Pyrococcus furiosus is a remarkable archaeon able to grow at temperatures around 100 °C. To gain insight into how this model hyperthermophile copes with heat stress, we compared transcriptomic and metabolomic data of cells subjected to a temperature shift from 90 °C to 97 °C. In this study, we used RNA-sequencing to characterize the global variation in gene expression levels, while nuclear magnetic resonance (NMR) and targeted ion exchange liquid chromatography–mass spectrometry (LC–MS) were used to determine changes in metabolite levels. Of the 552 differentially expressed genes in response to heat shock conditions, 257 were upregulated and 295 were downregulated. In particular, there was a significant downregulation of genes for synthesis and transport of amino acids. At the metabolite level, 37 compounds were quantified. The level of di-myo-inositol phosphate, a canonical heat stress solute among marine hyperthermophiles, increased considerably (5.4-fold) at elevated temperature. Also, the levels of mannosylglycerate, UDP-N-acetylglucosamine (UDPGlcNac) and UDP-N-acetylgalactosamine were enhanced. The increase in the pool of UDPGlcNac was concurrent with an increase in the transcript levels of the respective biosynthetic genes. This work provides the first metabolomic analysis of the heat shock response of a hyperthermophile.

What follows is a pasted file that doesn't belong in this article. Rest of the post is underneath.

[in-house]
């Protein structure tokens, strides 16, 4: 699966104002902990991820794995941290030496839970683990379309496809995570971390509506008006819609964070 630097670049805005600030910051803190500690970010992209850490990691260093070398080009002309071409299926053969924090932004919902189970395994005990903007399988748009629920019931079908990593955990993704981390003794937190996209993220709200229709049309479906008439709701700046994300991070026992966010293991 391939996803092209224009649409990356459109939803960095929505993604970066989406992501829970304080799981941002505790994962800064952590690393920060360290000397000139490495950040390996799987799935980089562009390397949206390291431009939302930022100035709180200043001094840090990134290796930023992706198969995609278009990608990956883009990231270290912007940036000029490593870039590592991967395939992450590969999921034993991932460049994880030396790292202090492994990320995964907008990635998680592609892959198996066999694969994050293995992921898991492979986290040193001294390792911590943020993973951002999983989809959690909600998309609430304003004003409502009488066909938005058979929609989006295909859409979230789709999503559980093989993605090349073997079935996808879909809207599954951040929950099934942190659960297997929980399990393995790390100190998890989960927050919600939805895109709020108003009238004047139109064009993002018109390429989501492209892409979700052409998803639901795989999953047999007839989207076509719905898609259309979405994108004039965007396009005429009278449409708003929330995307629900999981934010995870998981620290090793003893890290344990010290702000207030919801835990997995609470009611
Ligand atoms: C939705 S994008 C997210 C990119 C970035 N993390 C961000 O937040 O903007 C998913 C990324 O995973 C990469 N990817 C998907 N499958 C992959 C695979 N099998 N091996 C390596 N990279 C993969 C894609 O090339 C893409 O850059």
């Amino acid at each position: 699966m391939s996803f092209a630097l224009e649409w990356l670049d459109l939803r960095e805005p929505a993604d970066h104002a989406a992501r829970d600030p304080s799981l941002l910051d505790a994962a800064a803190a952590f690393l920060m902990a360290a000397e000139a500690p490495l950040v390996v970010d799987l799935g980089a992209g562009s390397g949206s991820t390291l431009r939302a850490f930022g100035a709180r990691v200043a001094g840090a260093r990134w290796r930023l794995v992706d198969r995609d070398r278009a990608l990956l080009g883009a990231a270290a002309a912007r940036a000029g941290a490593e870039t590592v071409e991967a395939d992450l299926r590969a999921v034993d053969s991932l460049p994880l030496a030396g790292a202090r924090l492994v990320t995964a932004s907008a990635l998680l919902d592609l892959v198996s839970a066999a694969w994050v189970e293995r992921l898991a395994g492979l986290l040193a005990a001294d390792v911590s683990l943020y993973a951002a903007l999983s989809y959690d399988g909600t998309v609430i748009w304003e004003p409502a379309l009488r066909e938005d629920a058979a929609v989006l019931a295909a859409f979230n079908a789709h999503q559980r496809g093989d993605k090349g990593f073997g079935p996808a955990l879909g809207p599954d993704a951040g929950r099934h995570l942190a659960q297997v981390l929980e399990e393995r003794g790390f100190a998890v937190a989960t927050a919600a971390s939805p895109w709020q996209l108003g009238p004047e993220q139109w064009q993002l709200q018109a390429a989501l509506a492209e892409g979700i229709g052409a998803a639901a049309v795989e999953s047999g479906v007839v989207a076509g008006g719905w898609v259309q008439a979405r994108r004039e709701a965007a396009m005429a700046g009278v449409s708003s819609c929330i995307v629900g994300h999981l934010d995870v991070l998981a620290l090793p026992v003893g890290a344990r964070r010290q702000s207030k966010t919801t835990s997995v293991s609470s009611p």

- Heat shock
- Pyrococcus furiosus